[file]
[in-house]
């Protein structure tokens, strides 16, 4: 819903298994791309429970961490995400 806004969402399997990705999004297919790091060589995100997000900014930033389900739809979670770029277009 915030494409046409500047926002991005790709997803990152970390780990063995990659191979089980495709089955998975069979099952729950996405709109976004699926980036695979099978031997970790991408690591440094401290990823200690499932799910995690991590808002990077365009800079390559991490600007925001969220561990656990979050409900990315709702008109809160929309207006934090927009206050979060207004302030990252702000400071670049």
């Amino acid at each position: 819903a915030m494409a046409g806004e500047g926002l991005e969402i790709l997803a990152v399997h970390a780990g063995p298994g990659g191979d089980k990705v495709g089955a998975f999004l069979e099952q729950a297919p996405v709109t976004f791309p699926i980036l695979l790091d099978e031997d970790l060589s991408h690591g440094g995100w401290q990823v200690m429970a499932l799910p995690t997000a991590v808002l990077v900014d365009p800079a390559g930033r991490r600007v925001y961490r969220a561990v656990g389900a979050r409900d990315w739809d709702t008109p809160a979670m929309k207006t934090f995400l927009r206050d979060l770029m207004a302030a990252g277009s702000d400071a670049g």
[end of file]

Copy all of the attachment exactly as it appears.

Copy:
[in-house]
């Protein structure tokens, strides 16, 4: 819903298994791309429970961490995400 806004969402399997990705999004297919790091060589995100997000900014930033389900739809979670770029277009 915030494409046409500047926002991005790709997803990152970390780990063995990659191979089980495709089955998975069979099952729950996405709109976004699926980036695979099978031997970790991408690591440094401290990823200690499932799910995690991590808002990077365009800079390559991490600007925001969220561990656990979050409900990315709702008109809160929309207006934090927009206050979060207004302030990252702000400071670049």
């Amino acid at each position: 819903a915030m494409a046409g806004e500047g926002l991005e969402i790709l997803a990152v399997h970390a780990g063995p298994g990659g191979d089980k990705v495709g089955a998975f999004l069979e099952q729950a297919p996405v709109t976004f791309p699926i980036l695979l790091d099978e031997d970790l060589s991408h690591g440094g995100w401290q990823v200690m429970a499932l799910p995690t997000a991590v808002l990077v900014d365009p800079a390559g930033r991490r600007v925001y961490r969220a561990v656990g389900a979050r409900d990315w739809d709702t008109p809160a979670m929309k207006t934090f995400l927009r206050d979060l770029m207004a302030a990252g277009s702000d400071a670049g």